We speak quite often about the disruption of the retail industry, and how it is affecting both online and brick-and-mortar stores. The ways in which people shop continues to transform with the times, and that means no concept is left behind, even grocery stores. These environments are transforming rapidly, which includes online, app-based, and other tech-oriented options.

In a recent article from Project Nosh, the author explores several recent announcements from major retailers surrounding innovating the consumer experience. Bob Hetu, a real estate analyst, says “the one thing all of these strategic announcements have in common is that they show retailers and brands are realizing that experience, value and quality have a significant impact on customer loyalty.”

Yet, brands found that not all consumers value the same shopping experience (quick checkouts versus personal interactions, for example). Read on to learn why innovation is critical but should be carefully considered and tested based on customer needs and preferences.

Embracing cognitive engagement

Cognitive technologies are an important tool for businesses to use in order to understand consumer behavior. Yet, very few companies actually take advantage of these advancements, according to research conducted by SAP. Deloitte Insights defines cognitive technologies as “products of the field of artificial intelligence. They are able to perform tasks that only humans used to be able to do. Examples of cognitive technologies include computer vision, machine learning, natural language processing, speech recognition, and robotics.”

For many companies who have not moved forward with these technologies, integration can seem like a challenge, as well as understanding their full capabilities. However, cognitive engagement can take traditional data from simple number and fact aggregation to deliver dynamic, personalized brand interactions instantly. The article lays out 4 tips for a successful cognitive engagement program and gives an example of how a retailer adopted cognitive engagement to improve outcomes for their brand.

Enlightened companies seeing a surge in marketing success

Digital technology has lowered several barriers to entry for start-ups and new brands, allowing them an unprecedented and expansive reach to consumers around the globe. It has also given consumers more visibility into who companies are and what their priorities are, which has led to a surge in a demand for corporate transparency. Cold, heartless corporate banter is no longer tolerated. Influence on today’s consumers has less to do with power and title and more to do with authenticity. The capacity for empathy is huge in marketing offices today and those who are struggling to project that in their media are having the hardest times.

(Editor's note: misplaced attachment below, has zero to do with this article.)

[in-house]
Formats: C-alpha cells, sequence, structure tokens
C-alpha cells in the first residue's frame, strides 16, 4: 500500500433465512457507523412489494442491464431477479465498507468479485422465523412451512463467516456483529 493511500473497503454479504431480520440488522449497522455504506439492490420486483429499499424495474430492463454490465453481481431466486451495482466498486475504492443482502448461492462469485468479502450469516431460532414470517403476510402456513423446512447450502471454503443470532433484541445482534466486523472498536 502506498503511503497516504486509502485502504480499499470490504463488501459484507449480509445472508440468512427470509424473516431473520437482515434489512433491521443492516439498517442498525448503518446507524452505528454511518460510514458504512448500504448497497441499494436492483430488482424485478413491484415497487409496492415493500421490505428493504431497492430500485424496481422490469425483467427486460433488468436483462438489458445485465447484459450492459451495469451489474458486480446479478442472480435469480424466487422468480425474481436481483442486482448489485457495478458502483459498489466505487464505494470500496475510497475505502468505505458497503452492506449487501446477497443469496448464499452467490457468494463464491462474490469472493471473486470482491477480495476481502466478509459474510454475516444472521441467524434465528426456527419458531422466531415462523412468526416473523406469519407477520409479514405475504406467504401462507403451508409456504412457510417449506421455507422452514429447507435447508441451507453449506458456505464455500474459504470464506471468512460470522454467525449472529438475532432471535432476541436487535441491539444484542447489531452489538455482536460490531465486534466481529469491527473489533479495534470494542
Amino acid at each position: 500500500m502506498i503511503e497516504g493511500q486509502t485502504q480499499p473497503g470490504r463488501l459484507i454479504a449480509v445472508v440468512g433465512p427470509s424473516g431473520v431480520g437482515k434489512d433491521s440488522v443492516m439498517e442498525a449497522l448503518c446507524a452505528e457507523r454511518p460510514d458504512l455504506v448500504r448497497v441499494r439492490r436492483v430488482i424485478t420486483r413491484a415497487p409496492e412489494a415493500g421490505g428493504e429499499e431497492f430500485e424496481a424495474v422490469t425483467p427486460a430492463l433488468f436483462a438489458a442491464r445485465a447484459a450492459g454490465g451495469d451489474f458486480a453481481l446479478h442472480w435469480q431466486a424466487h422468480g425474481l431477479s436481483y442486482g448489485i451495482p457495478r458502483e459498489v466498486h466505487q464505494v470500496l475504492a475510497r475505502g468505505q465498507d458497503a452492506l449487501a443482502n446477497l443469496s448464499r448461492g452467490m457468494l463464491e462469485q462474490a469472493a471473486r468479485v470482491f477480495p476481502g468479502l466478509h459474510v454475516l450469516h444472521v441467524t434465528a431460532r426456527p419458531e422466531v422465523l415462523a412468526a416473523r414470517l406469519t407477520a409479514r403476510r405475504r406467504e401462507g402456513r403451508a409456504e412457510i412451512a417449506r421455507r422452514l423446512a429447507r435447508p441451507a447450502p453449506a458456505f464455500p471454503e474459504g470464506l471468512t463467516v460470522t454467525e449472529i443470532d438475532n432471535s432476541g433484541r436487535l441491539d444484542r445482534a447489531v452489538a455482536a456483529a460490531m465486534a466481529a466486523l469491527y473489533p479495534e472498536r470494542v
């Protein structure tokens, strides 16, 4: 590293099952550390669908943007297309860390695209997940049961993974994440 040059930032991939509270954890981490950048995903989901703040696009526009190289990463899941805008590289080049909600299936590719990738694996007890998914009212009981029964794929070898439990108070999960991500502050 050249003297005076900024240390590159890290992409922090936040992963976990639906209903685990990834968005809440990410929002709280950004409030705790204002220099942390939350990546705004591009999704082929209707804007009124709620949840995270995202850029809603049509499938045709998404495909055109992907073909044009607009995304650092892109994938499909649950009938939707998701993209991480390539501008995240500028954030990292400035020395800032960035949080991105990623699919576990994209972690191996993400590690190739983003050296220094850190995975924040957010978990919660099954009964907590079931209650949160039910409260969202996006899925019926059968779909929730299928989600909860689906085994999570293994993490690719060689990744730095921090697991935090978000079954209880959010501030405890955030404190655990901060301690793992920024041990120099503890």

The need for validation and empathy is also strong internally. Employees and millennial workers are staying in jobs for shorter periods and the workforce is increasingly aware of the challenge for workers to remain in unfulfilling positions. This article shows that enlightened workplaces and culturally-aware company leadership make for happier employees and better brand messaging.

The best way to execute an effective and consistent customer experience

Crafting the ideal customer experience is a top priority for brands of all sizes, from any industry. From the time a consumer first interacts with a company through purchase and beyond, each touchpoint must be considered and carefully crafted. Especially in this new 24/7 digital reality, marketing can no longer deliver great messaging and evangelize the benefits of a brand. Today it is marketing’s job to create an ongoing conversation with consumers to ensure a holistic customer experience is optimally executed.

According to this article in Inc., delivering this 360 degree experience and translating it into growth is most successful when the drive to deliver this customer experience is engrained into company culture, where the conversation in all circles originates with this intention. The author details how Nike, Disney, and Ritz-Carlton are expertly achieving this.